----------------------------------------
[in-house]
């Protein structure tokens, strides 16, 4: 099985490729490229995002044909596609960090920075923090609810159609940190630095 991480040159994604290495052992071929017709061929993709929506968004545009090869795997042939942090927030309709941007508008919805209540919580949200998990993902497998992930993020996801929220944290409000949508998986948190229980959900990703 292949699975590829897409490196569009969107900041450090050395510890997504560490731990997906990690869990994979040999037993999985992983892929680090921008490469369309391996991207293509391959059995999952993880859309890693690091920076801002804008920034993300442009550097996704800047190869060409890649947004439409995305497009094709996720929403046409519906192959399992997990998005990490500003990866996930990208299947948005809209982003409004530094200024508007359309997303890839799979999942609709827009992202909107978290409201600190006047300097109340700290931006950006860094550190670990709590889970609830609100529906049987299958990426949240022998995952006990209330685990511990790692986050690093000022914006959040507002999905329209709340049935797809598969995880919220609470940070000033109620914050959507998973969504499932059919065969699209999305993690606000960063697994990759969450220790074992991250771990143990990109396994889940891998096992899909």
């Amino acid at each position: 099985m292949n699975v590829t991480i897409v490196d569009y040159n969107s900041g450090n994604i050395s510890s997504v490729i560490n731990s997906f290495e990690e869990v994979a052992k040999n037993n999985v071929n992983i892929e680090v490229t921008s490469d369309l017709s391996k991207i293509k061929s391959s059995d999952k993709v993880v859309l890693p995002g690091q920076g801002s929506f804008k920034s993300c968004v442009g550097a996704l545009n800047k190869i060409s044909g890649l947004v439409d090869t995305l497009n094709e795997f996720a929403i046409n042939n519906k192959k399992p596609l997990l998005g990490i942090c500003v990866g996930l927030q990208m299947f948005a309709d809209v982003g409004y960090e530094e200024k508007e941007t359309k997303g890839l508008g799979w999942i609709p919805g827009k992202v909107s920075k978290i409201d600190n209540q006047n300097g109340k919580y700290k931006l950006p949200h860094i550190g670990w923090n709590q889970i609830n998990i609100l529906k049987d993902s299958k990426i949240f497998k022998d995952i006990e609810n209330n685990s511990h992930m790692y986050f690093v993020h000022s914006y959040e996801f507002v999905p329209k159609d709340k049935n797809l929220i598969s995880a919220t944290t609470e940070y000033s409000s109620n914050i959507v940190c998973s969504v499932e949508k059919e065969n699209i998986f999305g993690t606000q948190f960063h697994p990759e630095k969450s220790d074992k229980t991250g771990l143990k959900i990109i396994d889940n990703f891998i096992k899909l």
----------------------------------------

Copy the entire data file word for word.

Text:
[in-house]
């Protein structure tokens, strides 16, 4: 099985490729490229995002044909596609960090920075923090609810159609940190630095 991480040159994604290495052992071929017709061929993709929506968004545009090869795997042939942090927030309709941007508008919805209540919580949200998990993902497998992930993020996801929220944290409000949508998986948190229980959900990703 292949699975590829897409490196569009969107900041450090050395510890997504560490731990997906990690869990994979040999037993999985992983892929680090921008490469369309391996991207293509391959059995999952993880859309890693690091920076801002804008920034993300442009550097996704800047190869060409890649947004439409995305497009094709996720929403046409519906192959399992997990998005990490500003990866996930990208299947948005809209982003409004530094200024508007359309997303890839799979999942609709827009992202909107978290409201600190006047300097109340700290931006950006860094550190670990709590889970609830609100529906049987299958990426949240022998995952006990209330685990511990790692986050690093000022914006959040507002999905329209709340049935797809598969995880919220609470940070000033109620914050959507998973969504499932059919065969699209999305993690606000960063697994990759969450220790074992991250771990143990990109396994889940891998096992899909």
């Amino acid at each position: 099985m292949n699975v590829t991480i897409v490196d569009y040159n969107s900041g450090n994604i050395s510890s997504v490729i560490n731990s997906f290495e990690e869990v994979a052992k040999n037993n999985v071929n992983i892929e680090v490229t921008s490469d369309l017709s391996k991207i293509k061929s391959s059995d999952k993709v993880v859309l890693p995002g690091q920076g801002s929506f804008k920034s993300c968004v442009g550097a996704l545009n800047k190869i060409s044909g890649l947004v439409d090869t995305l497009n094709e795997f996720a929403i046409n042939n519906k192959k399992p596609l997990l998005g990490i942090c500003v990866g996930l927030q990208m299947f948005a309709d809209v982003g409004y960090e530094e200024k508007e941007t359309k997303g890839l508008g799979w999942i609709p919805g827009k992202v909107s920075k978290i409201d600190n209540q006047n300097g109340k919580y700290k931006l950006p949200h860094i550190g670990w923090n709590q889970i609830n998990i609100l529906k049987d993902s299958k990426i949240f497998k022998d995952i006990e609810n209330n685990s511990h992930m790692y986050f690093v993020h000022s914006y959040e996801f507002v999905p329209k159609d709340k049935n797809l929220i598969s995880a919220t944290t609470e940070y000033s409000s109620n914050i959507v940190c998973s969504v499932e949508k059919e065969n699209i998986f999305g993690t606000q948190f960063h697994p990759e630095k969450s220790d074992k229980t991250g771990l143990k959900i990109i396994d889940n990703f891998i096992k899909l």